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Racial Impersonation in Latin America and the Caribbean

Presented by the Center for Latin American and Caribbean Studies at NYU. Cosponsored by the Asian/Pacific/American Institute at NYU, Hemispheric Institute for Performance and Politics, NYU Department of Spanish and Portuguese, NYU Department for American Studies, and the King Juan Carlos I of Spain Center. 

This conference features investigations of performances of racial parody across Latin America and the Caribbean including blackface, yellowface, redface, passing, and skin-bleaching. The conference asks: what do parodic representations of blackness, indigeneity, Asianness, and racial others tell us about race and racial formation in Latin America and the Caribbean?  What function do they serve in the constitution and dissemination of regional ideologies of mestizaje, mesticagem, non-racialism, and creole nationalism? Conference participants engage studies of the impersonations of blackness, indigeneity, and Asianness across the Hispanophone, Anglophone, Lusophone, and Francophone nations of Latin America and the Caribbean from any discipline. As such, the conference includes studies of racial parody in embodied practice, visual and popular culture including cartoons, art exhibits, festivals, film, theater, and performance art and a vast array of cultural phenomena.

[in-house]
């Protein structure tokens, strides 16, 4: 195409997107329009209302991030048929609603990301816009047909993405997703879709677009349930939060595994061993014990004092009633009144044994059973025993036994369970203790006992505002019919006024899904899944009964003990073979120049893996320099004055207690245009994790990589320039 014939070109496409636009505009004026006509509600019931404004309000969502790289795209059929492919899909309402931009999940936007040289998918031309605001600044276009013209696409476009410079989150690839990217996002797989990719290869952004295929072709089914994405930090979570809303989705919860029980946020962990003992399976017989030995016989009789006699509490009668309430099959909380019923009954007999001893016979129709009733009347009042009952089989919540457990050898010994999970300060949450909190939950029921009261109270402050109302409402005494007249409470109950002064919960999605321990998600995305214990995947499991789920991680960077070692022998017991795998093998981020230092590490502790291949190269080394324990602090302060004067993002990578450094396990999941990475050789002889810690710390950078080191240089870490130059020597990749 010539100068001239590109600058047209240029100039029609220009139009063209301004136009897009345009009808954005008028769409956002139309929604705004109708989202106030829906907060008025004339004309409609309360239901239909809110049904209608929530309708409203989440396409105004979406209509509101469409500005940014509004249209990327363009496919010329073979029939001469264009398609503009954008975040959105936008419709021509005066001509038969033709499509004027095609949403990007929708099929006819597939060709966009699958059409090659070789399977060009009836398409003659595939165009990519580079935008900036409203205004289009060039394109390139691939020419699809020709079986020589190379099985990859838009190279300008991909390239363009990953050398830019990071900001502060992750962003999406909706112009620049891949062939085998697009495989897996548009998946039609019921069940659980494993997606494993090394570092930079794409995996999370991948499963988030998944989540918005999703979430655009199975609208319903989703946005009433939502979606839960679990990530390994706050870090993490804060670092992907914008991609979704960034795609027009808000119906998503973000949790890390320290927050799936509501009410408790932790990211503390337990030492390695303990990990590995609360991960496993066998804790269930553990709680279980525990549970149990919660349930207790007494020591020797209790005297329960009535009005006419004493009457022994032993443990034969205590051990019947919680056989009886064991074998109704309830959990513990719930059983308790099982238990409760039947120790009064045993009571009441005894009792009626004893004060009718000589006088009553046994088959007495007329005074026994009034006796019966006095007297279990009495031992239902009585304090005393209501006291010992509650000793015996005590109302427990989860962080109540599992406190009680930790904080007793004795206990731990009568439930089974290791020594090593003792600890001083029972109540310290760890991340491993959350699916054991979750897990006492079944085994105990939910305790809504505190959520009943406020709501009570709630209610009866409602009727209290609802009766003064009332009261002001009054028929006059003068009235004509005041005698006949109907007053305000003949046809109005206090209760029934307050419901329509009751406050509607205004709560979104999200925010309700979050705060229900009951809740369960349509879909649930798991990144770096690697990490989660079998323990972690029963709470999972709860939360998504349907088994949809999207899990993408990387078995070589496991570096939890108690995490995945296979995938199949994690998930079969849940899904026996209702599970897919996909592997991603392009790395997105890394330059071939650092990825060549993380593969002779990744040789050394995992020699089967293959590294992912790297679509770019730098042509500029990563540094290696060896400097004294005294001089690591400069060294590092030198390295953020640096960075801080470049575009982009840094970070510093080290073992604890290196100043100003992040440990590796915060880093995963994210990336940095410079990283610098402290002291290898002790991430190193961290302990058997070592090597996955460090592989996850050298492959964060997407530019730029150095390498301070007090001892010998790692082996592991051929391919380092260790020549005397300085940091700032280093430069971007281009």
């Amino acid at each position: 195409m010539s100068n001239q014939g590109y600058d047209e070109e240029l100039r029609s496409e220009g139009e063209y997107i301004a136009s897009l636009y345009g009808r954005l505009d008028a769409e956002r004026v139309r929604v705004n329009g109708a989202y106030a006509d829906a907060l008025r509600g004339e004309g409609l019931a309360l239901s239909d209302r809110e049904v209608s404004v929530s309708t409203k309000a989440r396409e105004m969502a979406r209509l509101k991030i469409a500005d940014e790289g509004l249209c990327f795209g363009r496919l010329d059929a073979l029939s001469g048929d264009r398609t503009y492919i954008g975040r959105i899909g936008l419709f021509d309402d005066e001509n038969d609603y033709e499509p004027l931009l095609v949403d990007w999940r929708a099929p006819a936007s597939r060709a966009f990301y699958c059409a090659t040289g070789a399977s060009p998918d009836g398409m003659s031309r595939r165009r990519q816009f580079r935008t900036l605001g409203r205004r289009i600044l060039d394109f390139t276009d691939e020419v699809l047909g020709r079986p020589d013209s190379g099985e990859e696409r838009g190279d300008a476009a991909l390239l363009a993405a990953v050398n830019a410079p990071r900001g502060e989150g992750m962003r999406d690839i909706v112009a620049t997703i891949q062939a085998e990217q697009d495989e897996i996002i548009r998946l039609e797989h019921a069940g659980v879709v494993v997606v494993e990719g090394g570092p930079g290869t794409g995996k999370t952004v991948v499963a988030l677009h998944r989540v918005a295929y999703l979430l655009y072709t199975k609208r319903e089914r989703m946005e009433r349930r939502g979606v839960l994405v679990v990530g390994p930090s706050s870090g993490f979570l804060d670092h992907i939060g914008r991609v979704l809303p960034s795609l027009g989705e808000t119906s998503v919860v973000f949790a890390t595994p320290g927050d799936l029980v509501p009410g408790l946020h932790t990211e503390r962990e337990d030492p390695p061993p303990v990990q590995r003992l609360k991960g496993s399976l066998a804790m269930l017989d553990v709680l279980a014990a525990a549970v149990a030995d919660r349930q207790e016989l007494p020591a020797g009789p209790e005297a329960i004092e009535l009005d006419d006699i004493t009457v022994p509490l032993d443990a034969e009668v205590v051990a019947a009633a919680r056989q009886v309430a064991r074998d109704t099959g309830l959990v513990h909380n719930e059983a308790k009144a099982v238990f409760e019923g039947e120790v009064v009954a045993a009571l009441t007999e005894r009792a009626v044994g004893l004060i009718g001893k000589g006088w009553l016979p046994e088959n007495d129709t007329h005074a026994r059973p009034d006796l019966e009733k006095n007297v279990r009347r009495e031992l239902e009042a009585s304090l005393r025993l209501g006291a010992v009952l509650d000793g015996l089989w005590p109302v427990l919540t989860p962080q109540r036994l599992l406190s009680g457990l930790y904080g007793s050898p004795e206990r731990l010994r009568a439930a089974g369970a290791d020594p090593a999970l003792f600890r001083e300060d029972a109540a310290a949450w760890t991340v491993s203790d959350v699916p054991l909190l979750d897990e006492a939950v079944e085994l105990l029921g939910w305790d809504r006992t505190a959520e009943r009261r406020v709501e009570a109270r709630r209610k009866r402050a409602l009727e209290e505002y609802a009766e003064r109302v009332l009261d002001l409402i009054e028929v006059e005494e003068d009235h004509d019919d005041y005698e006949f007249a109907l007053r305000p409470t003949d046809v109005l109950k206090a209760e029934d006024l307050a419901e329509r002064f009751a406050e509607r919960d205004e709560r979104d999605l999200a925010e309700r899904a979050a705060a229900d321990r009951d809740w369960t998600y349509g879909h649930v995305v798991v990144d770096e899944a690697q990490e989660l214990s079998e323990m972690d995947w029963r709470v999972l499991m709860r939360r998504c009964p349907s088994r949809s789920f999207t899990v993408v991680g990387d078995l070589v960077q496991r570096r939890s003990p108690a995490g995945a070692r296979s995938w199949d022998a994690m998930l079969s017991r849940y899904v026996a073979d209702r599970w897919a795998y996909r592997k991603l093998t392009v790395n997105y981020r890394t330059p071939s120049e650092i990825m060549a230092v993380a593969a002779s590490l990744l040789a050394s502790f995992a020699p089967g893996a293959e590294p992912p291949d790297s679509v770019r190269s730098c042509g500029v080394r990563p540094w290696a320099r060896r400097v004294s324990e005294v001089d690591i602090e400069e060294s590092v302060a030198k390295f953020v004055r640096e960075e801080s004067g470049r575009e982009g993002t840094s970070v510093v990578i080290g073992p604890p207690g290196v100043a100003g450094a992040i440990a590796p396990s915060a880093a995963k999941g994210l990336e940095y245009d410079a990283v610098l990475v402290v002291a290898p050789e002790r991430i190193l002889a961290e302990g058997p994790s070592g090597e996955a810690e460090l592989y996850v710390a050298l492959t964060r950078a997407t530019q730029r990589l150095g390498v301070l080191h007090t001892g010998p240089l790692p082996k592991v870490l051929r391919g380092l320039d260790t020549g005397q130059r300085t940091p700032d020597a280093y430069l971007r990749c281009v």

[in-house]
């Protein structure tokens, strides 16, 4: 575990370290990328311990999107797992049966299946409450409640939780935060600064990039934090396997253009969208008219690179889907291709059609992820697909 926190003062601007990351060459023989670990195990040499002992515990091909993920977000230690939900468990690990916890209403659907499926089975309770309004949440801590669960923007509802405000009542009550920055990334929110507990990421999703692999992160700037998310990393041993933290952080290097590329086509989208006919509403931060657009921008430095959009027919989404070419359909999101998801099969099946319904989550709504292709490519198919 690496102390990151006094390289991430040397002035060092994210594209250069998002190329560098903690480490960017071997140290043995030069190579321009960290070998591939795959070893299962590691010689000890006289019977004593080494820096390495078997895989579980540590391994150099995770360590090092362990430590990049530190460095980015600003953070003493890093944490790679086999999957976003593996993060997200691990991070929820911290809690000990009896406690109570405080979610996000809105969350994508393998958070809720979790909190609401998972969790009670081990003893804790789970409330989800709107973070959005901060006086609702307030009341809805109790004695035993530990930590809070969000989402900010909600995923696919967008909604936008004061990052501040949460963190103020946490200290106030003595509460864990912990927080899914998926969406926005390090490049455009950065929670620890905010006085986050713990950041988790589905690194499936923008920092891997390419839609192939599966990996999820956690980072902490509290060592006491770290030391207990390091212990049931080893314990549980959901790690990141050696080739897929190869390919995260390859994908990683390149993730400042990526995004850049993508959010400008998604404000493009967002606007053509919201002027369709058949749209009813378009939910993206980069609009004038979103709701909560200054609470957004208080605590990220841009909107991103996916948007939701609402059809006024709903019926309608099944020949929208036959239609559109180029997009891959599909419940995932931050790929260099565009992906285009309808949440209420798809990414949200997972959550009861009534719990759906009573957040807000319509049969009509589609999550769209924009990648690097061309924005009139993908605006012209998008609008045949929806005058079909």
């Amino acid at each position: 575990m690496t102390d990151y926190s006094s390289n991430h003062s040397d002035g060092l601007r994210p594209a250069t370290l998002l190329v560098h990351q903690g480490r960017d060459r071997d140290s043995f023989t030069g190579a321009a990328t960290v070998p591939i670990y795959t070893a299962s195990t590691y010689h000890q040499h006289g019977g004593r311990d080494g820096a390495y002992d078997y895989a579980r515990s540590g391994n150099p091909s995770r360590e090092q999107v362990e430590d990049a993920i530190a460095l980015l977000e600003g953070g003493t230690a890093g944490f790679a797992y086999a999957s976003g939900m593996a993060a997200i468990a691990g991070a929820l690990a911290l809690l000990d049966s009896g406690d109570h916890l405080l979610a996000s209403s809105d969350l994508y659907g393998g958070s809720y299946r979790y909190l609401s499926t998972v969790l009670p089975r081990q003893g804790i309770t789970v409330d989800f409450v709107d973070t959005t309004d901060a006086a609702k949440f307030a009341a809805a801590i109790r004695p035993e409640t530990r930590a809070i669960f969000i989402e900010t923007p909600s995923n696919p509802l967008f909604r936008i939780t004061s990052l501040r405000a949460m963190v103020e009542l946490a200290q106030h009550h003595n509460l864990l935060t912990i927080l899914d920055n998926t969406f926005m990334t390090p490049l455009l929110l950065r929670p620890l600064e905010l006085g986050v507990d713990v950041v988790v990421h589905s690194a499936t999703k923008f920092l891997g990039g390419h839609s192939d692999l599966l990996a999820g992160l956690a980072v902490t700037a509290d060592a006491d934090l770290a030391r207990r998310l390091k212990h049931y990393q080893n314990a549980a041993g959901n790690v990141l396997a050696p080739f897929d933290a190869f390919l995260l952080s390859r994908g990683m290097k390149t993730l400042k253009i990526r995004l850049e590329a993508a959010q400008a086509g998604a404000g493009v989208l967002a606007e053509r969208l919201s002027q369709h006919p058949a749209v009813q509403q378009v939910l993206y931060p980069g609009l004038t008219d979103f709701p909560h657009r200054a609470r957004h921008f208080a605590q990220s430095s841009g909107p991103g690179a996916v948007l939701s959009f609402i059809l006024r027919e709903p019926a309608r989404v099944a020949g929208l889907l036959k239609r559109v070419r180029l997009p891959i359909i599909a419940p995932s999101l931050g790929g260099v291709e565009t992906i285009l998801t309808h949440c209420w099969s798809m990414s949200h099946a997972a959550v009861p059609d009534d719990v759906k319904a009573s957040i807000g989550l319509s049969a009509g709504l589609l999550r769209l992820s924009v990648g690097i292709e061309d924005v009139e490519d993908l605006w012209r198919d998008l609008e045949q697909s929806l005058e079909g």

See more details at clacs.as.nyu.edu/page/events.

Organizer: Center for Latin American and Caribbean Studies at NYU
Venue: NYU King Juan Carlos I of Spain Center
Address:
53 Washington Square South
New York, NY 10012 United States
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